Mapping a different kind of bicycle tour

Photos (clockwise from top left): Kern River Oil Field by Steve Boland (CC BY-NC-ND 2.0); Cesar Chavez stands in front of a map detailing the route of the 1966 march. Credit: Jon Lewis Photographs of the United Farm Workers Movement. Yale Collection of Western Americana, Beinecke Rare Book and Manuscript Library; supporters gathered at the Azteca Theater in Fresno, California to greet the members of the farm workers march, by Gerhard Gscheidle, from the cover of the April 1966 edition of The Movement, the magazine of the Student Non-Violent Coordinating Committee; National Park Service map of California's Central Valley.

This article is part of a series by J. Nathan Matias for a 500+ mile bicycle ride in June 2023 that is raising funds for Rising Voices, Global Voices’ endangered/Indigenous language program, and the Central California Environmental Justice Network. Donate to the initiative here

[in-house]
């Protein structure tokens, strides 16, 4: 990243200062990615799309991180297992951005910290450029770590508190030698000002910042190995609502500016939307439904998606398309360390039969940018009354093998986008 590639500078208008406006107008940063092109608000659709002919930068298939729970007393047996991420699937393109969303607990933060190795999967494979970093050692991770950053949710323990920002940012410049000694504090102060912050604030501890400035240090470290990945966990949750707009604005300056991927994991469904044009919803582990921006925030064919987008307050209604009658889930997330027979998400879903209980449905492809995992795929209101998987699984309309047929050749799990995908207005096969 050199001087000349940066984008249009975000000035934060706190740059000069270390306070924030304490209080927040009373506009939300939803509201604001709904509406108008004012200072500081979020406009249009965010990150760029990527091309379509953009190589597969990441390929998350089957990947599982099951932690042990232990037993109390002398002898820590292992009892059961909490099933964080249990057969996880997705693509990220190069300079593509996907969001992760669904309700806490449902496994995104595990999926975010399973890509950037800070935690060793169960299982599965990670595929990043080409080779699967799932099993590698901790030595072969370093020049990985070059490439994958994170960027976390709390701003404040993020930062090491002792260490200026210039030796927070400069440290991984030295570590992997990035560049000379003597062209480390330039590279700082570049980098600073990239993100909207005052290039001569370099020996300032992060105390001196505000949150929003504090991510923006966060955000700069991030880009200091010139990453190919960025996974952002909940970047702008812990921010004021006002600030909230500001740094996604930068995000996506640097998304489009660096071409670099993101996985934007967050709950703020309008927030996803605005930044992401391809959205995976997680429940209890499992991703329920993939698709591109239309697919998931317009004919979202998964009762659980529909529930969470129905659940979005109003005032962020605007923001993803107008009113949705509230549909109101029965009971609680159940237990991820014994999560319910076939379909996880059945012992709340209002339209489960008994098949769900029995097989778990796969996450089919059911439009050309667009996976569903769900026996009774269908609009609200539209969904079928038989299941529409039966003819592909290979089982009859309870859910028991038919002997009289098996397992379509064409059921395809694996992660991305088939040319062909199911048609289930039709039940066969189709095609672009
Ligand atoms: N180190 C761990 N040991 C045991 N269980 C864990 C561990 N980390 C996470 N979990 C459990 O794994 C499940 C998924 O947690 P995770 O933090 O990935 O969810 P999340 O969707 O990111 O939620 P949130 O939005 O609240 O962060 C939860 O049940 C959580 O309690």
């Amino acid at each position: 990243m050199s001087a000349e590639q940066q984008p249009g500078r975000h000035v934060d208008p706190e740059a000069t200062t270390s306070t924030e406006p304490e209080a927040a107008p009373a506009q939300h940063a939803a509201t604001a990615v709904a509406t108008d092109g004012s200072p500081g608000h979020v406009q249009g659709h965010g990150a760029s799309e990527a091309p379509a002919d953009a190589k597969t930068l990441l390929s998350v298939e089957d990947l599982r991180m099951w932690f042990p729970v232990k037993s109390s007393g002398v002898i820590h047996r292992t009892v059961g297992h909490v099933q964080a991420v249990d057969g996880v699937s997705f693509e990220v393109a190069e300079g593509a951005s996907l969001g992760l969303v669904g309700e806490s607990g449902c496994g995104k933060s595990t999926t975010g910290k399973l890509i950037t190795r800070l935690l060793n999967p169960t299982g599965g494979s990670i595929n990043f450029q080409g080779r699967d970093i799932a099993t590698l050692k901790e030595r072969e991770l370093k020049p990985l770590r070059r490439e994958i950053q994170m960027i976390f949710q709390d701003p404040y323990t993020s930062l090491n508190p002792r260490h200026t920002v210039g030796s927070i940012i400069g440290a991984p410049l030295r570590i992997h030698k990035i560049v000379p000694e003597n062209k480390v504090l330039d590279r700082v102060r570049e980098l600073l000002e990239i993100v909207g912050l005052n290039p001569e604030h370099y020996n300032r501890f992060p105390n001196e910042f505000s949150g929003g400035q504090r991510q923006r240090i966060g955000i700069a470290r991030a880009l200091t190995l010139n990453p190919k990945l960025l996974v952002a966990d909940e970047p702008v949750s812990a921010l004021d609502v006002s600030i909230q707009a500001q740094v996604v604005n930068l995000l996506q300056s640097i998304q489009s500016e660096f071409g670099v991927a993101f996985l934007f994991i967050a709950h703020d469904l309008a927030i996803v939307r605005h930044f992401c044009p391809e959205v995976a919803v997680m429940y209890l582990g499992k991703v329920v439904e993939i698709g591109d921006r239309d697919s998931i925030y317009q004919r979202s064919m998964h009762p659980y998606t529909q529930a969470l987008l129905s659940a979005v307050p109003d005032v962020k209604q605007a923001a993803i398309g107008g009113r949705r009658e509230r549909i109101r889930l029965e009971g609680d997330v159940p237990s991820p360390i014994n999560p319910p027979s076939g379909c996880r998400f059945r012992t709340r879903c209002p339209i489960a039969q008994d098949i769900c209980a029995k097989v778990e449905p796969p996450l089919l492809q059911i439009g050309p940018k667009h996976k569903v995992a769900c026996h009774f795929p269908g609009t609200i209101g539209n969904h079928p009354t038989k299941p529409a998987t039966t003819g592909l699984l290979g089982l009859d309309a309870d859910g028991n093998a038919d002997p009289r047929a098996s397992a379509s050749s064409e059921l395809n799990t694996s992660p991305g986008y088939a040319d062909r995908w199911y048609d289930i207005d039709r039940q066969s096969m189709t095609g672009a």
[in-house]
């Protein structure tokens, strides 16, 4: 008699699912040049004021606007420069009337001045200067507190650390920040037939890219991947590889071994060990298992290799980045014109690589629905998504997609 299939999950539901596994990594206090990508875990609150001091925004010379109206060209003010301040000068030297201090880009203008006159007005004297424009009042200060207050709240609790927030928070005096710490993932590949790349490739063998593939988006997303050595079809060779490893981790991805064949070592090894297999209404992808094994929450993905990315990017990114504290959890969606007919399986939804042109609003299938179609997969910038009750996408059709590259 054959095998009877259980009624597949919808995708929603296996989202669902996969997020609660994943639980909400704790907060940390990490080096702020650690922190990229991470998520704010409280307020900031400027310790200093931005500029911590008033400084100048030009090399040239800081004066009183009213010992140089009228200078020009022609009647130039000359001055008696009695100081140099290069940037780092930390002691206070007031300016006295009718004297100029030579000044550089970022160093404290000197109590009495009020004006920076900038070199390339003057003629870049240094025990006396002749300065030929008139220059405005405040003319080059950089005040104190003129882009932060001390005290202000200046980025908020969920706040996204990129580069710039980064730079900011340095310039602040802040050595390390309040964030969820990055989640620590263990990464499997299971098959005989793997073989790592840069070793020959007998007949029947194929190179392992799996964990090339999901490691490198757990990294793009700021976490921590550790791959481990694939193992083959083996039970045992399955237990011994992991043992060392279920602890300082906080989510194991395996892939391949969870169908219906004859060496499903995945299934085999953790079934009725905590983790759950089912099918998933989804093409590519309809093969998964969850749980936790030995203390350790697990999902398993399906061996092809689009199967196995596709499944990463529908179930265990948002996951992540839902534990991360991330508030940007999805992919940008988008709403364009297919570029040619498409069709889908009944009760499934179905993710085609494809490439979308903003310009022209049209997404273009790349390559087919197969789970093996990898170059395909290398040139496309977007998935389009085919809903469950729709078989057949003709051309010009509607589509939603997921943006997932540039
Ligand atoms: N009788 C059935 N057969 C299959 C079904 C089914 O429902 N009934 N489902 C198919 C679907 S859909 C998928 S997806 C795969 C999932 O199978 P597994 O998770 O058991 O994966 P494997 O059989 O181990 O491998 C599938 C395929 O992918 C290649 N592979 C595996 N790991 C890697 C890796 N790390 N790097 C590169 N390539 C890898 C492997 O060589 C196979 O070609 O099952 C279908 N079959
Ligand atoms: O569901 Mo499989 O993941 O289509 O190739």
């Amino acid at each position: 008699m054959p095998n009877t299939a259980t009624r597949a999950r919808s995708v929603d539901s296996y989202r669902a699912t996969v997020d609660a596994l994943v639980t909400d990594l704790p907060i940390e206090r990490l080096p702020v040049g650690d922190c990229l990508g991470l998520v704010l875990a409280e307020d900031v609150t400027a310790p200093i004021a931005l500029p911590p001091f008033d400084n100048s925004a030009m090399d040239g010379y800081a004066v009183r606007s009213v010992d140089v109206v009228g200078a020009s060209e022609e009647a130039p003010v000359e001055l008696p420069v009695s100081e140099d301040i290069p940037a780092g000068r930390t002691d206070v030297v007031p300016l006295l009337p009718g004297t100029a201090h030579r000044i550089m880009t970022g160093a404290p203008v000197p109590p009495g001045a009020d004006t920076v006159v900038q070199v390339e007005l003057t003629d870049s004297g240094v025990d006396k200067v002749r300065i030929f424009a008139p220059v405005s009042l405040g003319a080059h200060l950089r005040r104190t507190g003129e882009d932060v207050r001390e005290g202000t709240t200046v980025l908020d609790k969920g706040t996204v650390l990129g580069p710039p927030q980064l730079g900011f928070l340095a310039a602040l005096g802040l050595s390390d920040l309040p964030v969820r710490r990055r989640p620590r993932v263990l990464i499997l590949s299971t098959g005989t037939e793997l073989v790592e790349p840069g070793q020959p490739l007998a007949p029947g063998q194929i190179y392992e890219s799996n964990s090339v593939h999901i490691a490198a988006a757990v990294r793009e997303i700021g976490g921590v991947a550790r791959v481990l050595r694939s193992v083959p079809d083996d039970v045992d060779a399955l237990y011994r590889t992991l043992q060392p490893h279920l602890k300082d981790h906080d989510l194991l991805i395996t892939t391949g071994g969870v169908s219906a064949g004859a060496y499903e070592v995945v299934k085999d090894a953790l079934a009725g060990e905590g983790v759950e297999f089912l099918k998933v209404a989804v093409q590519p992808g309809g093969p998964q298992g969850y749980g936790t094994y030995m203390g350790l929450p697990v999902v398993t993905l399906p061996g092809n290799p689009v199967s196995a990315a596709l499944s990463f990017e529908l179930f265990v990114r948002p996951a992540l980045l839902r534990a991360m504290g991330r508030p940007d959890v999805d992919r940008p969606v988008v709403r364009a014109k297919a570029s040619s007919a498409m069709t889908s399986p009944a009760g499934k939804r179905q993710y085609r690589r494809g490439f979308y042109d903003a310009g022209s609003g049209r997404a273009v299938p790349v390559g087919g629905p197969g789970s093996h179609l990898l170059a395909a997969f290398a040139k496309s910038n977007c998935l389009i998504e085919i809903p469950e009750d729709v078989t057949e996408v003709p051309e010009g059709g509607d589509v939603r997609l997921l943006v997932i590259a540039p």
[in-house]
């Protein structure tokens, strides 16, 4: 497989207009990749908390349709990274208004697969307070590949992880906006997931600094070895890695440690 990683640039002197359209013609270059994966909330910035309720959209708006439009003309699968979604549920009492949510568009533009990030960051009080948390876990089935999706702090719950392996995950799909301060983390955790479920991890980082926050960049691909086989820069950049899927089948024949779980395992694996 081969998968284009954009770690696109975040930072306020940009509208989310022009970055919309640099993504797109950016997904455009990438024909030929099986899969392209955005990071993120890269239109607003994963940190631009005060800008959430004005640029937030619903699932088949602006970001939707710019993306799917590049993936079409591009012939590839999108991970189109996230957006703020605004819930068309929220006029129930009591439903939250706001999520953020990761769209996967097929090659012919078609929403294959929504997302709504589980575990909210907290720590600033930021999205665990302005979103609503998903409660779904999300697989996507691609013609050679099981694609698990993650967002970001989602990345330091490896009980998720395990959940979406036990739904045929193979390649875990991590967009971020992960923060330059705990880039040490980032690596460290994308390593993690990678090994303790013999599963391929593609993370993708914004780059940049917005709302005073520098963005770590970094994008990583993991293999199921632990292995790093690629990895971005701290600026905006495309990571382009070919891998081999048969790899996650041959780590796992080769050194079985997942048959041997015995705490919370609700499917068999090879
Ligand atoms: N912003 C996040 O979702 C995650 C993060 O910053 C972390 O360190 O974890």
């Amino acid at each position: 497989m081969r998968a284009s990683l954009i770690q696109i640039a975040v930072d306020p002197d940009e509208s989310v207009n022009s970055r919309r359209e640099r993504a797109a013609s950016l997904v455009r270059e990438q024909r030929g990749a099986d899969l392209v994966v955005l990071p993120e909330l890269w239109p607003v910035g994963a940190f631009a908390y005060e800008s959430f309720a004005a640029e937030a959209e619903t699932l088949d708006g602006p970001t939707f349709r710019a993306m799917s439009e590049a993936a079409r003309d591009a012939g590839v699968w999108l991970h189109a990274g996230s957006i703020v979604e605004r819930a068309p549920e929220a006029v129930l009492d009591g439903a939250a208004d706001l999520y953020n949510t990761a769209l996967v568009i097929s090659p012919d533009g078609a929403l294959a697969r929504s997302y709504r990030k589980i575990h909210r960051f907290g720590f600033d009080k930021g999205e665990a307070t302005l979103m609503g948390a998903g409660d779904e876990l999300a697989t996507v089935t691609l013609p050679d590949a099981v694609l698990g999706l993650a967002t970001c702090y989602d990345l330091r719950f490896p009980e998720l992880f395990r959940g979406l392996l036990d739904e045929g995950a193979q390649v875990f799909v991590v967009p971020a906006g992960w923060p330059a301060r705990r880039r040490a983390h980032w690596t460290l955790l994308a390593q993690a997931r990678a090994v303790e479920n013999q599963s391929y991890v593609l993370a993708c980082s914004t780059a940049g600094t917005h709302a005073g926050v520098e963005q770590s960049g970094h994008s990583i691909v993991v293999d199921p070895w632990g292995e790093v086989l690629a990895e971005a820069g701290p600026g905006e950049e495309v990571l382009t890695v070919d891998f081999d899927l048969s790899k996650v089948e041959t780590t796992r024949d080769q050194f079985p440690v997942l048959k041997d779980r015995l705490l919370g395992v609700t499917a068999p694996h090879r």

This year, the U.S. Senate is voting on the Cesar Chavez and Farm Worker National Park, which could establish a Historical Park in California along the route of the 1966 Farm Workers March. For six days in June, Ivan Sigal and I will follow their journey by bicycle, riding 500-plus miles from Bakersfield to Sacramento and then out to the Pacific Ocean. Along the way, we will report on the legacy of the march, interact with leaders working for change today, and experience the landscape that shapes the shared future of our planet.

Bicycle tours tend to prioritize beautiful views, great food, and quiet roads—and we love those things too. But since our ride is also a journalistic exercise, we needed to learn more about the 1966 march and develop a different philosophy of route-making.

Why did farm workers march 280 miles from Delano to Sacramento?

By the 1960s, generations of immigrants from China, Japan, the Philippines, the Eastern US, and Mexico were working in California as farm laborers cultivating fruit, vegetables, and nuts along the Central Valley’s 450-mile span. In the previous century, farmers, engineers, and government officials had drained Lake Tulare, built a system of dams and reservoirs, and managed the flow of labor for millions of immigrants at the same industrial scale as the flow of water. The laws, however, that grant American workers the right to negotiate their work conditions and engage in collective bargaining excluded farm workers—an exception that remains in place today.